You don’t just play Pole Position — you FEEL it!
Thus ran the back-of-box blurb for the official Atari 8-bit conversion of Namco’s classic “vanishing point” racer — one of the most important, influential video games of all time. Said conversion was extremely solid, and a big hit for my whole family back in the day.
See how I get on with the world’s most explosive Formula 1 cars in the video below, and don’t forget to subscribe on YouTube for more.
We’re all pretty accustomed to arcade-perfect conversions these days, but what about back in the ’80s where programmers had to make home versions of arcade games from scratch without any handy emulation?
The results varied enormously — at least partly because in some cases the programmers in question didn’t have any original source material to work with — but there were a few very solid examples over the years.
One pretty great arcade conversion for Atari 8-bit was the Atari-published version of Namco’s Pac-Man. It’s certainly better than the notorious 2600 version!
Find a full archive of all the Atari A to Z videos on the official site.
Rolling Thunder is a classic Namco title with good reason. Its slower pace, methodical gameplay and learnable patterns make it an obvious precursor to the stealth games of today.
Its 1990 sequel offers more of the same in many ways — but with considerably enhanced visuals, refined mechanics and presentation and an all-new option to enjoy the game with two players simultaneously.
It’s not nearly as well known as its predecessor, but it’s a great game in its own right. And, conveniently, it’s part of the Namco Museum collection on Nintendo Switch!
Continue reading Rolling Thunder 2: Leila Takes the Lead
Yes, yes, yes, I know it was Halloween yesterday and thus I was supposed to cover a spooky game then, but I was busy then, so you’re getting it now instead.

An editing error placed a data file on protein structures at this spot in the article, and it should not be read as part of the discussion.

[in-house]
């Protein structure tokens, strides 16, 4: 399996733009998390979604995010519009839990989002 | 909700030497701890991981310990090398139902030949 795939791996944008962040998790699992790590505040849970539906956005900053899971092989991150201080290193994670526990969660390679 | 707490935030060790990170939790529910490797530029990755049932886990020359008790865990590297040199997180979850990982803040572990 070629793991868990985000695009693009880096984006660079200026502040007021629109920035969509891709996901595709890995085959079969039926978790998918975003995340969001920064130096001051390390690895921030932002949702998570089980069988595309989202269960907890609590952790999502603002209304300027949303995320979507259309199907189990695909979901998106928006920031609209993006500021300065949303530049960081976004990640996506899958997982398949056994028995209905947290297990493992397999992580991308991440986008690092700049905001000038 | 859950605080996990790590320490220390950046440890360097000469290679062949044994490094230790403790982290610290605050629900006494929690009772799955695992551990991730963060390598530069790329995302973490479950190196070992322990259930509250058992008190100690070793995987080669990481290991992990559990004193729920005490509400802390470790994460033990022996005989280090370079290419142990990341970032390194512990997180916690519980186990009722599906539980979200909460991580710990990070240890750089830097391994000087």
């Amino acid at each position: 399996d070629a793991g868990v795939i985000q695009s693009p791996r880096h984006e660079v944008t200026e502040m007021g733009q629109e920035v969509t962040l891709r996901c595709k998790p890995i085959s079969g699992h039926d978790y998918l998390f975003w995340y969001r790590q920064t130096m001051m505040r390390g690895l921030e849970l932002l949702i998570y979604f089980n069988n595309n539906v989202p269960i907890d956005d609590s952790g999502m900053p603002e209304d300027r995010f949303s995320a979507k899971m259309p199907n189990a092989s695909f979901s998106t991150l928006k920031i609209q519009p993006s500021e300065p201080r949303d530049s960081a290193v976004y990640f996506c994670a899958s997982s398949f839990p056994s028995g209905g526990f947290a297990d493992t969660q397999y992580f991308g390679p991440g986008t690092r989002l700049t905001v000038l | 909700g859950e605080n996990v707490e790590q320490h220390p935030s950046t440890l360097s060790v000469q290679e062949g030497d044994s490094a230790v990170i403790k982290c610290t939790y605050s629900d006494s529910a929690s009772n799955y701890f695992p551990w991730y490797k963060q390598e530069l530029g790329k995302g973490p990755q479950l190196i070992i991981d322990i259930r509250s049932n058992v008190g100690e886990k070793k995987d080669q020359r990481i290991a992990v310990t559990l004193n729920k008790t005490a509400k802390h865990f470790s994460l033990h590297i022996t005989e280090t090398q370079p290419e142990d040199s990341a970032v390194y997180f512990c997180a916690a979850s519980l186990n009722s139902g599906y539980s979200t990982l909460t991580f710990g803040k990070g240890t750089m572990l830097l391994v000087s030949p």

Splatterhouse is a classic 1988 horror game from Namco, and there are a variety of ways you can play it today — the most recent and readily accessible of which is the excellent Namco Museum on Switch.
It’s also a very interesting game to look back on from a modern perspective, given how popular horrific, gory games have become as the gaming medium has matured.
Continue reading Splatterhouse: Elements of Horror
At the time of writing, people are getting seriously excited for PlatinumGames’ next release, Astral Chain — and with good reason!
As the release approaches, we’re starting to learn more and more about the game: what we can expect from it, what sort of experience it will be and what its main inspirations are.
In the latter case, an interview by Polygon reveals that a particularly strong influence on director Takahisa Taura was an obscure 1983 release from Namco, developed by the creator of Pac-Man. I give you Libble Rabble.
Continue reading Namco Essentials: Libble Rabble
I always find it interesting to head back to a series’ roots to see what has changed and what has stayed the same over the years.
I was particularly excited to start from the beginning of the Ace Combat series, since it’s one I’ve come to really enjoy in the last few years, and I sense there’s still quite a lot I’ve missed out on.
Would the original PS1 release from 1995 be worth revisiting today, I wondered?
Continue reading Delving Into Air Combat – #1
“Are you devious enough to play Xevious”? Well yes, yes, I am, particularly if it’s an apparently unreleased prototype of indeterminate origin for my favourite 8-bit home computer system.
Namco’s Xevious is a defining influence in the shoot ’em up genre, so of course there were plenty of home ports for a variety of systems. One that never quite made it to market, however, was the Atari 5200 version, which was subsequently ported by some helpful soul to play on standard Atari 8-bit computers. (This was not a huge leap, really, because the 5200 was basically an Atari 8-bit with a horrible controller and no keyboard.)
While questionable as to whether or not it’s “finished”, it’s certainly a competent enough port that I had a good time with, so take a look!
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